The charts below are designed to put the current trends into a historical perspective. The orange bars represent annualized percentage change rather than a raw dollar amount. As can be seen, even the recent periods remain quite elevated compared to pre-Covid, driving total M2 near $21T in the most recent period.
Figure: 6 M2 with Growth Rate
Taking a historical look at the 13-week annualized average also shows the unprecedented growth seen over the past 18 months. This chart overlays the log return of the S&P. Mr. Wenzel proposed that large drops in Money Supply could be a sign of stock market pullbacks.
His theory, derived from Murray Rothbard, states that when the market experiences a shrinking growth rate of Money Supply (or even negative) it can create liquidity issues in the stock market, leading to a sell-off. While not a perfect predictive tool, many of the dips in Money Supply precede market dips. Specifically the major dips in 2002 and 2008 from 10% down to 0%.
It could also be argued the pullback in 2018 could be due to an extended lead up of low Money Supply growth compared to previous years. More recently, the stock market has been moving sideways all summer as Money Supply growth has fallen rapidly compared to the prior year. As the Money Supply growth rate has turned back up, the market has been able to make new all-time highs.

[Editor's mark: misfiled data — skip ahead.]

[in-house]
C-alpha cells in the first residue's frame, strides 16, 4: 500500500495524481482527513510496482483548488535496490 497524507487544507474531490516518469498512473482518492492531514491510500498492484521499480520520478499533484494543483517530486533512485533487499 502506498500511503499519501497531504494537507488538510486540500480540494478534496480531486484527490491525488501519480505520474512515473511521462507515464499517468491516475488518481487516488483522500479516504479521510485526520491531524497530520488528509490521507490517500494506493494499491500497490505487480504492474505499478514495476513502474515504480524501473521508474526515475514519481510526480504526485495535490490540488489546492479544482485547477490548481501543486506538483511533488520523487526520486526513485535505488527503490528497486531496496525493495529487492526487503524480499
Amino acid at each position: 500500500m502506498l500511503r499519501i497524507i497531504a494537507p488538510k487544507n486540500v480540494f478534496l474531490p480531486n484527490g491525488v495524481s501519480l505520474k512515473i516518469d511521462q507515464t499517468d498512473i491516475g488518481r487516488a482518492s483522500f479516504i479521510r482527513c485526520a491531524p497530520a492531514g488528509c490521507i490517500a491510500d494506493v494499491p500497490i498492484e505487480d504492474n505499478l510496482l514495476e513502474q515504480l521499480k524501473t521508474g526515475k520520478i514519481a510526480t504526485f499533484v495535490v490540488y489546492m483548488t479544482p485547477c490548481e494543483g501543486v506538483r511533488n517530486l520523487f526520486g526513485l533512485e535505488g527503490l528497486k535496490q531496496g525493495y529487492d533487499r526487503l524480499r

Figure: 7 13 Week M2 Annualized and S&P 500
Finally, it is important to consider the massive liquidity buildup in the system. The Fed offers Reverse Repurchase Agreements (reverse repos). Essentially this is a tool that allows financial institutions to swap cash for instruments on the Fed balance sheet.
Current Reverse Repo hit a record $1.6T on Sept 30, dwarfing the old records of ~$500B in 2016-2017. The reverse repos typically top out at quarter-end before coming back down rapidly. That being said, unlike past periods, the pullbacks after quarter-end are much smaller in magnitude. This shows the massive liquidity difference in the current environment.
Figure: 8 Fed Reverse Repurchase Agreements
What it means for Gold and Silver
Inflation is an expansion of the Money Supply that generally leads to higher prices. Therefore, gold and silver can be used as protective assets to protect against dollar devaluation (higher prices). Money Supply has been growing at alarming rates for years now, and absolutely exploded over the last 2 years. It is hard to imagine this will not bleed into the CPI in the months and years ahead, even being designed to understate price increases (e.g. Owners’ equivalent rent).
If price increases prove to not be transitory as the Fed promises, gold and silver could be the biggest winners. With Money Supply growing like it has, “transitory” becomes very hard to believe.
Data Source: https://fred.stlouisfed.org/series/M2SL and also series WM2NS and RRPONTSYD. Historical data changes over time so the numbers of future articles may not match exactly. M1 is not used because the calculation was recently changed and backdated to March 2020, distorting the graph.
Data Updated: Monthly on fourth Tuesday of the month on 3-week lag
Most recent data: Oct 04, 2021